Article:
“Objectively, Harvard as a brand has a personality, but it has a value for its students,” says Ramos. “In terms of looking for jobs, having Harvard on your resume—it gets your foot in the door.”

Robin Mount, director of the Office of Career, Research, and International Opportunities, says that potential employers have an understanding of the students they will encounter when they recruit at Harvard.

As Ramos and Mount suggest, Harvard’s image translates into concrete value for the University and many of its key stakeholders, including students, faculty, alumni and donors.

In part, the impact is monetary: When the brand takes a hit, so too does the University bank account. For example, controversy surrounding the 2010 Allston construction project compelled some alumni to retract their donations, Greyser notes, and dips in the endowment in past years created negative waves about the University’s status.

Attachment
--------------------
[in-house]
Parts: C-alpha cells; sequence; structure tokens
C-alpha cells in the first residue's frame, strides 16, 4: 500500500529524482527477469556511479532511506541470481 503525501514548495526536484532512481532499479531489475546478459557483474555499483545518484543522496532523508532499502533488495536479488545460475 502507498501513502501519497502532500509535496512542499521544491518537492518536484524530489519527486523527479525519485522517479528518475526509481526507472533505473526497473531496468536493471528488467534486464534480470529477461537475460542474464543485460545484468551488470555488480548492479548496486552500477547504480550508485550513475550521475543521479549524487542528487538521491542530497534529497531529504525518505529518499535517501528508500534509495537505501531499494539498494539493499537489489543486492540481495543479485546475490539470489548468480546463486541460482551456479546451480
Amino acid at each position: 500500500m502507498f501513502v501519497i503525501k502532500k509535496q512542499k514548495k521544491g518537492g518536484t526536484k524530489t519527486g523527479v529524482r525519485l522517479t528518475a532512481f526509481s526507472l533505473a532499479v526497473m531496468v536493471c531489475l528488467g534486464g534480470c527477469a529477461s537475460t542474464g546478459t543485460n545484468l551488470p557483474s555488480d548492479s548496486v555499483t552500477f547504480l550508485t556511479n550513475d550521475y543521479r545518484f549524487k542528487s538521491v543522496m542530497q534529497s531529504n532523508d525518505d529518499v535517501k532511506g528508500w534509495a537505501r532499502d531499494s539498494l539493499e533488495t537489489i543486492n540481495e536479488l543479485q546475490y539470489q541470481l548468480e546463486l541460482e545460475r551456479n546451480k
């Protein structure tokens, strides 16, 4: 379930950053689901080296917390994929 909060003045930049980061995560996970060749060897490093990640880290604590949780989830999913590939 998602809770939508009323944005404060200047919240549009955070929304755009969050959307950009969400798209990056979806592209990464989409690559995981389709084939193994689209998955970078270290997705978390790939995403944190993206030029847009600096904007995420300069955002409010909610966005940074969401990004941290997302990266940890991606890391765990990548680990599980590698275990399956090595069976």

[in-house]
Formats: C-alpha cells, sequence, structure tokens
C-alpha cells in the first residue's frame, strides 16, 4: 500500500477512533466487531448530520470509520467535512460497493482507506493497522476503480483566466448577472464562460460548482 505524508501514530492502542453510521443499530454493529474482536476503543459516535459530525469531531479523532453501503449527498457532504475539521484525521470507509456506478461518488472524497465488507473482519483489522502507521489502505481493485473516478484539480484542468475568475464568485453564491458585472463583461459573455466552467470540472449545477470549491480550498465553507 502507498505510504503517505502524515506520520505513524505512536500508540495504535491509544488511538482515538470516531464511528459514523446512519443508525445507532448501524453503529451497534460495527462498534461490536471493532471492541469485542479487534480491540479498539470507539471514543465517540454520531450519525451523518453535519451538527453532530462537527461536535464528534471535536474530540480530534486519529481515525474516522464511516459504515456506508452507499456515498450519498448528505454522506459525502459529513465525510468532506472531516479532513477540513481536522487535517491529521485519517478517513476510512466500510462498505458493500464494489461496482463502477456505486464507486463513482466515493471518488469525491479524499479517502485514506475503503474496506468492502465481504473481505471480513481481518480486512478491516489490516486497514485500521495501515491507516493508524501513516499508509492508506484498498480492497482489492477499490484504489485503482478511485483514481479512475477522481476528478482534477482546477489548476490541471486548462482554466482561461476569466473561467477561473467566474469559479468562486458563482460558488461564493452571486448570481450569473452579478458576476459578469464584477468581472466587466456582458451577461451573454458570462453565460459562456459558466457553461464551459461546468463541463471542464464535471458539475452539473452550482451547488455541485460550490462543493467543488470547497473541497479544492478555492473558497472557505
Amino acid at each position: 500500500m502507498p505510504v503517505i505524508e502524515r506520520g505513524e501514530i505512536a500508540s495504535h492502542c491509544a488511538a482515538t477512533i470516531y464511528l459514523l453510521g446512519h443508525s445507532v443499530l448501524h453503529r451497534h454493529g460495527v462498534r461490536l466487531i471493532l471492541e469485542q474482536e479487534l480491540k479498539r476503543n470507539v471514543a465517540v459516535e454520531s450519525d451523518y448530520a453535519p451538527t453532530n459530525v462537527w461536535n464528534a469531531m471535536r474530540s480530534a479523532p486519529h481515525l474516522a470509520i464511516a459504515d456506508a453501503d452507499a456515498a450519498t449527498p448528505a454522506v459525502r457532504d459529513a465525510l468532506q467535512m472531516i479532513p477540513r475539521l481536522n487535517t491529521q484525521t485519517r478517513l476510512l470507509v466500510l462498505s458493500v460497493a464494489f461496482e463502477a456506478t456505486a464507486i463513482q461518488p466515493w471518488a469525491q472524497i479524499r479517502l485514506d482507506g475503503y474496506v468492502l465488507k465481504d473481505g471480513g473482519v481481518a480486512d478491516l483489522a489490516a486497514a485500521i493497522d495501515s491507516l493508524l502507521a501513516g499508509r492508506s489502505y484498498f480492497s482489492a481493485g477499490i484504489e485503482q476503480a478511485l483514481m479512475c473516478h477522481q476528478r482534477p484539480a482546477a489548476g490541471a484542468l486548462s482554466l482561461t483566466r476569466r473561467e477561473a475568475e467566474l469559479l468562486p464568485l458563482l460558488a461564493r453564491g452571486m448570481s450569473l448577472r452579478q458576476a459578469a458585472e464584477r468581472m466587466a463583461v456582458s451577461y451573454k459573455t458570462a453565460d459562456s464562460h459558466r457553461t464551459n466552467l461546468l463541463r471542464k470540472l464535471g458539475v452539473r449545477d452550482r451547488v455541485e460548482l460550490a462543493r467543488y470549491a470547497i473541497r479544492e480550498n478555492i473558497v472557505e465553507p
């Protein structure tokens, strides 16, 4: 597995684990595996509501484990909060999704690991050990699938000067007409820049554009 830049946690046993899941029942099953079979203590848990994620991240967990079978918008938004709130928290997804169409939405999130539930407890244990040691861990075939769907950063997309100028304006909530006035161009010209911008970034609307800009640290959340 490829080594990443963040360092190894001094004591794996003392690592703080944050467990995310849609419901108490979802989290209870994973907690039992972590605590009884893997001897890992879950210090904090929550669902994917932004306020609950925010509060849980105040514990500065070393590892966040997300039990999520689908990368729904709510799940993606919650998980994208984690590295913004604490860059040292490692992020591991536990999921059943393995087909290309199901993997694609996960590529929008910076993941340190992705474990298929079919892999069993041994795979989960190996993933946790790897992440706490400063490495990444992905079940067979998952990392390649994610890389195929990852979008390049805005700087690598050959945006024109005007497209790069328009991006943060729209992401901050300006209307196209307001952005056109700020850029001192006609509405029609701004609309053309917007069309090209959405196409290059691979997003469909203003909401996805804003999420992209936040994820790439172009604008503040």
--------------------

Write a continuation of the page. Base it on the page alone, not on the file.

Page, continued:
Conversely, Greyser points out, relaying positive news about the University, its leadership and faculty, keeps alumni and donors abreast of advances that may inspire them to give.

Joseph J. O’Donnell ’67 and Katherine A. O’Donnell most recently donated $30 million to the University, a gift that Joseph said he was confident in providing given his belief in university President Drew G. Faust’s leadership. In a Crimson news article, he said, “If the school weren’t the proper steward for all that money, I’d feel differently. If it had different leadership, I’d feel differently.” Says Greyser, “The leader of Harvard is a symbol.”

A strong financial foundation supports a strong brand, which in turn attracts top-notch faculty and students. “It serves us well that among well-endowed universities we are the most well-endowed,” Shore says, “therefore our ability to attract talent and what we can theoretically offer is always attractive. That’s what strong organizations do: Attract human capital into the structural capital of organizations.”